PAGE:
"It was much the same feeling as joining the service," Felton said. "You suddenly get sent someplace where you don't know anyone. Then you go to war and you don't know who is going to die."

Felton described the three ways in which patients died at the sanatorium.

The first was hemorrhaging. Because tuberculosis eats away at a person's lungs, hemorrhaging could be very likely to happen.

"If it eats through a blood vessel it's like drowning in your own blood," Felton said. "You never knew who it would happen to or when."

He recalled an experience that still haunts him today. The lights would go out at 9 each evening and the patients would go to sleep. But then, as if awakening to a nightmare, the lights would come on at 3 a.m. and there would be people all around.

"Some guy would be spitting up blood and they would wheel the bed right out of there," Felton recounted. "They would be gone in 30 seconds."

Then there was the eerie morning after, when Felton said he would awaken to find the bed, which had been rolled out the evening before, empty and made up with clean linens.

The second way people would succumb to the illness would be from surgery. "They would try and remove the diseased lung ... and they wouldn't make it," Felton said.

But the worst form of demise, according to Felton, was for those who had tuberculosis in combination with silicosis, or black lung, from working in the Pennsylvania coal mines.

"I saw guys struggle for months for every single breath," Felton said. "It was like slow strangulation ... they couldn't get enough air to survive."

Felton also said it was a very strange feeling to see people die at the age of 17.

Caught it early

But he was one of the fortunate ones. Because he sought medical attention with only a mild fever, Felton was able to catch his tuberculosis at an early stage. The symptoms at a later stage, he said, would have been coughing, spitting up, or spitting up blood.

During his 16-month stay at Cresson, Felton was pumped full of streptomycin, or antibiotic, and then monitored. And even though his symptoms were gone after the first month, he had to be tested every month until his sputum test was negative, and then had to remain in a hospital ward for the remainder of the time until a fourth negative sputum test was revealed.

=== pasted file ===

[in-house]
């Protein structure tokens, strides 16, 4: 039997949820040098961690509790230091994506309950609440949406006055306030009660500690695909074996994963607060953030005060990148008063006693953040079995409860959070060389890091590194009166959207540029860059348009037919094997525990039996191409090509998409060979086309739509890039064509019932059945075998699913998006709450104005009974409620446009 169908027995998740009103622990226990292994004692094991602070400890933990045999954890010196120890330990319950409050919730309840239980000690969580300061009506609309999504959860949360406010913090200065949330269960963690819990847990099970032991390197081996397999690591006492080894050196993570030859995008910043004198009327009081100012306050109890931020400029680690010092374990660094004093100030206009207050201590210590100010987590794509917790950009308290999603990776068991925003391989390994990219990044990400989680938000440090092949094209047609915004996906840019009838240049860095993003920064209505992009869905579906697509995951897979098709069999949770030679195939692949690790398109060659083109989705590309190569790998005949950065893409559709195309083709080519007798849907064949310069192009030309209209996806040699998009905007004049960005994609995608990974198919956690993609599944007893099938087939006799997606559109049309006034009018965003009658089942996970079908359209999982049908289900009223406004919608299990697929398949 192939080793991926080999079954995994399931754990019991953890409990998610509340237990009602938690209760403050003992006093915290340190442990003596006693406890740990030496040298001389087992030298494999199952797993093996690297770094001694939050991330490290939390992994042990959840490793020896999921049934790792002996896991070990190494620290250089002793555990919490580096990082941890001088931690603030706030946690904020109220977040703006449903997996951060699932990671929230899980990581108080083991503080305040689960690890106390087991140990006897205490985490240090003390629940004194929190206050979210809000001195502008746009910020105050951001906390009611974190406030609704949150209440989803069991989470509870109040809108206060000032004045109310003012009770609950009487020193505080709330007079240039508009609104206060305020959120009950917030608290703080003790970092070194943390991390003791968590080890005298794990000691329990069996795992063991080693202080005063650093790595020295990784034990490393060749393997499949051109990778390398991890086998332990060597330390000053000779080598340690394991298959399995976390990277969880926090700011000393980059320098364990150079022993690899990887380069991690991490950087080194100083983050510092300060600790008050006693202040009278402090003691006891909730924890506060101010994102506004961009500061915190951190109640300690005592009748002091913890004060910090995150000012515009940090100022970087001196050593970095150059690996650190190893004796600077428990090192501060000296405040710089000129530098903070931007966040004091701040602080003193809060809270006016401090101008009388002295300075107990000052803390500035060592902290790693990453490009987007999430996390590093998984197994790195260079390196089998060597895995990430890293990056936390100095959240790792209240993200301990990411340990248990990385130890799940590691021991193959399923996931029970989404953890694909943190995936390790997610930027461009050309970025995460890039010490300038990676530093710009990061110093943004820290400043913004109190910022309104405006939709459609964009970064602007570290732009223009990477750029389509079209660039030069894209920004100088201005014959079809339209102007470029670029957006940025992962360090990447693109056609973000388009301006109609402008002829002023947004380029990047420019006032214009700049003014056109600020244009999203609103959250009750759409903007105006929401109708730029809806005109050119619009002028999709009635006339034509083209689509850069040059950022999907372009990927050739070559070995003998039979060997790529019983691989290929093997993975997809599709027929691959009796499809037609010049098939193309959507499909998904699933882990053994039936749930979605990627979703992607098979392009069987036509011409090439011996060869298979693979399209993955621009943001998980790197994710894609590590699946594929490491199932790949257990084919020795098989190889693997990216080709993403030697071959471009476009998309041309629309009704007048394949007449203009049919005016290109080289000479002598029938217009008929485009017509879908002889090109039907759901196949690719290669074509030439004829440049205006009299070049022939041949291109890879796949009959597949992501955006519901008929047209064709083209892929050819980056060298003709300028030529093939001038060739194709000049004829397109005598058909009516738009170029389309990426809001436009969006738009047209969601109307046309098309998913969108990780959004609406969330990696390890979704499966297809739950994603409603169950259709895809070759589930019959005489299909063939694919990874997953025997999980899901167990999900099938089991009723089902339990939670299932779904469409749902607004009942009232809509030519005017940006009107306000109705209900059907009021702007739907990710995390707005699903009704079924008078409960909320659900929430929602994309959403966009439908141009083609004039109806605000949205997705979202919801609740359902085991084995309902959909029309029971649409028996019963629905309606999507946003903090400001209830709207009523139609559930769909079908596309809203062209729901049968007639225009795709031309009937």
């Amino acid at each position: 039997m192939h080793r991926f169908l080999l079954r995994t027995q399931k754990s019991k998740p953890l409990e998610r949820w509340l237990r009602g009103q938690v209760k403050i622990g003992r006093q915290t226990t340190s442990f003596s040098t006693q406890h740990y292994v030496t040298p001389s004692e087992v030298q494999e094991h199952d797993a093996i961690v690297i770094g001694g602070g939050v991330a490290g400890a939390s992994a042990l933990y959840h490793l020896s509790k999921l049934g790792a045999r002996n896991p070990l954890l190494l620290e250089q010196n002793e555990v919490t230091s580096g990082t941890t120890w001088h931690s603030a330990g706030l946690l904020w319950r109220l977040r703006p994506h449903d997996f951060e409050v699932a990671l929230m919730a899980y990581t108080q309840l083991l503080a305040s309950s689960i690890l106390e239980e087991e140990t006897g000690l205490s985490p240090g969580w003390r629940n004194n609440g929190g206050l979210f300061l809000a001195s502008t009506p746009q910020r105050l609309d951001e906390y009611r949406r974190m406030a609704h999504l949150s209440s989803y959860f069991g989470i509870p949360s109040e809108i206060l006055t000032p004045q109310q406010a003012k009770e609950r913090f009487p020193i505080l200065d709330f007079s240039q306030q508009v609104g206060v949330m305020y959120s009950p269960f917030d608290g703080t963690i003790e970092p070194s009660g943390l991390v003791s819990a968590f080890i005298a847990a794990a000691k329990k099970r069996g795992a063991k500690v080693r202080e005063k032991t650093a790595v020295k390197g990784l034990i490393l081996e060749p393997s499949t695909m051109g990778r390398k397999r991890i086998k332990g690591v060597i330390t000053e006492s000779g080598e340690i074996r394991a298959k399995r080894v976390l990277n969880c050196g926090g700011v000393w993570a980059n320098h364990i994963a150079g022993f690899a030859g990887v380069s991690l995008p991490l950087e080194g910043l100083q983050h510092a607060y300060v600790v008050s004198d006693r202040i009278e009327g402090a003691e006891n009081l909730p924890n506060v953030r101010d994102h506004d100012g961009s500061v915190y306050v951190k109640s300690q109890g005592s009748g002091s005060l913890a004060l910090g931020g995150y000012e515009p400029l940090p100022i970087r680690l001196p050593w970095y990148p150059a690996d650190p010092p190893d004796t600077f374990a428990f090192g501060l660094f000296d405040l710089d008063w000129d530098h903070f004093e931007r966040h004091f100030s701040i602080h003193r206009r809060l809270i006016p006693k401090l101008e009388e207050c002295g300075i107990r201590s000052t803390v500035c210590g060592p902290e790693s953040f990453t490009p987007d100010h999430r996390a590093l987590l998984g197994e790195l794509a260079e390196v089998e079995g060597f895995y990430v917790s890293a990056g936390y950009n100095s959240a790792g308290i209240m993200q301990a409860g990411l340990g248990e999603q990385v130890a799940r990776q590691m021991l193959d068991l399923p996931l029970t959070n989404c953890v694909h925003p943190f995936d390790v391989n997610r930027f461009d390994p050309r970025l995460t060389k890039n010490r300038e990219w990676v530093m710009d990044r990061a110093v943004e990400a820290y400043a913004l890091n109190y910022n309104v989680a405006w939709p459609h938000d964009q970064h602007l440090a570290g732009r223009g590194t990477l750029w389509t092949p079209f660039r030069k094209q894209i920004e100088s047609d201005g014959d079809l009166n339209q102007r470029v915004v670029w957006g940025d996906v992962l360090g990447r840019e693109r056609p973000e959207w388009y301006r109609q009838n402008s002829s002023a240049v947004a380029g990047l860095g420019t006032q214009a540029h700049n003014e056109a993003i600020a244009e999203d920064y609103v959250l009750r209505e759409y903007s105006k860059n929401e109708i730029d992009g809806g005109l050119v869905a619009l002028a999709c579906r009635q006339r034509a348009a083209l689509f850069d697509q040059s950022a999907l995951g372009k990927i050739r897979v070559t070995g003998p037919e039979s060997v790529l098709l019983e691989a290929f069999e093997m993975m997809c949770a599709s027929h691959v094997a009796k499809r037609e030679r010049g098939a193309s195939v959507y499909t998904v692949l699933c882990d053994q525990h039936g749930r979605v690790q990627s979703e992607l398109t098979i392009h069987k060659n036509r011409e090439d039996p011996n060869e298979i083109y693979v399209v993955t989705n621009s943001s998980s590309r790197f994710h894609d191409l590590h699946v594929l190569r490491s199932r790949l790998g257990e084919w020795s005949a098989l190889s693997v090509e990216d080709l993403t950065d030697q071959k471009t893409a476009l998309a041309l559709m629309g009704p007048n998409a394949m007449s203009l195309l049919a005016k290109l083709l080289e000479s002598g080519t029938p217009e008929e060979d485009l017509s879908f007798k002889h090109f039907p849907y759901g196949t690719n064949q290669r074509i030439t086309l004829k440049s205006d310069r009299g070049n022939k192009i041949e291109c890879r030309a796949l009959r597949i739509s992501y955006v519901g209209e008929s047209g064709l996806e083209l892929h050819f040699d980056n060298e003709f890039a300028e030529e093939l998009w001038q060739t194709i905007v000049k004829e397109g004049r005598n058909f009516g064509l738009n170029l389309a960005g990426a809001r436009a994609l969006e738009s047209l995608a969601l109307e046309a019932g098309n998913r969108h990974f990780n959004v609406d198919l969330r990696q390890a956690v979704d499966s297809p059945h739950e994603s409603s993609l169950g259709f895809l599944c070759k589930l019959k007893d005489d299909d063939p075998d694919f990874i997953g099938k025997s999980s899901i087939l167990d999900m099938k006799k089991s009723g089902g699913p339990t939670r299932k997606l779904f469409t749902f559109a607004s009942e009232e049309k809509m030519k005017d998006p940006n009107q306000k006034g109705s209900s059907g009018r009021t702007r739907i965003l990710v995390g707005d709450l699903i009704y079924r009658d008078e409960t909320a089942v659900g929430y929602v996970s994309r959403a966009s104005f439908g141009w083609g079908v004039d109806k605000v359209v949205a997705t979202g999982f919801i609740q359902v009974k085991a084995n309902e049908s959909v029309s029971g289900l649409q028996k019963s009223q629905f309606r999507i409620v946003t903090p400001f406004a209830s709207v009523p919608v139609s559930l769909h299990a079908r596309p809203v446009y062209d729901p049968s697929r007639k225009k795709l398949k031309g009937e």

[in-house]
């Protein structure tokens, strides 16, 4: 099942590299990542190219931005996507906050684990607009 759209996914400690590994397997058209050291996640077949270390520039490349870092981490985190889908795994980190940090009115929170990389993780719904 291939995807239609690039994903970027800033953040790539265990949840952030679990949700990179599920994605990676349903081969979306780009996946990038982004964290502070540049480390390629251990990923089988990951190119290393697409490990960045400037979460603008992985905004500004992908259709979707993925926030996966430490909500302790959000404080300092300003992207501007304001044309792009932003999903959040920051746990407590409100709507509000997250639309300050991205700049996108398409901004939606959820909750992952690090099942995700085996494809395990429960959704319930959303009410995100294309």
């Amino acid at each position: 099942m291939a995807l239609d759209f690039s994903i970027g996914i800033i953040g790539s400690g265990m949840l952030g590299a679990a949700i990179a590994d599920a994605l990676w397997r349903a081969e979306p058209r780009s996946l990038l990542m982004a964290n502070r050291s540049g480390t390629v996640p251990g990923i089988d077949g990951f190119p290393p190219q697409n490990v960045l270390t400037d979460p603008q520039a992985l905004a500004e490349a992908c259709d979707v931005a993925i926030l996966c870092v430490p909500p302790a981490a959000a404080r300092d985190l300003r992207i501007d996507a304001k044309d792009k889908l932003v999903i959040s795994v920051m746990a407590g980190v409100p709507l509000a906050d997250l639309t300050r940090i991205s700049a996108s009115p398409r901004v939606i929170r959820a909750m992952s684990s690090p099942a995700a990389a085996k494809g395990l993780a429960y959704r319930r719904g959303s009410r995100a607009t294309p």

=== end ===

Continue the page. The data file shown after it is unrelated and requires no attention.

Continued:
The rehabilitation portion of his stay, while he awaited the fourth negative test, was in what Felton described as a small apartment building for two people. He also said that throughout his stay, the only attire allowed was pajamas, a robe and slippers.

While dealing with tuberculosis organizations recently, Felton learned that the disease, at that time, had the same stigma that is associated with AIDS today.

In a recent e-mail received by Felton, an 84-year-old woman confessed that she never told anyone about her tuberculosis.

"There was a shame connected to tuberculosis," Felton said. "At 84, she still has that shame."

But he never felt that stigma back home, and said he was totally accepted upon his return after 16 months. Carrying a letter from the hospital that stated he was totally cured, Felton took a year off to rest and then fulfilled his dream of attending Penn State and graduating with a degree in engineering mechanics. (He attended Penn State Hazleton in 1957 and 1958).

Following his graduation Felton relocated to Long Beach, Calif., where he fulfilled a career with Douglas Aircraft and pursued his lifelong hobby of building model airplanes.

After retiring from Douglas in 1999, he and his wife moved to Lakehills.

Cresson Sanatorium, like most others, was closed when tuberculosis was eradicated. The facility now is part of the state corrections system, and its memories are shared only by those who visited inside its walls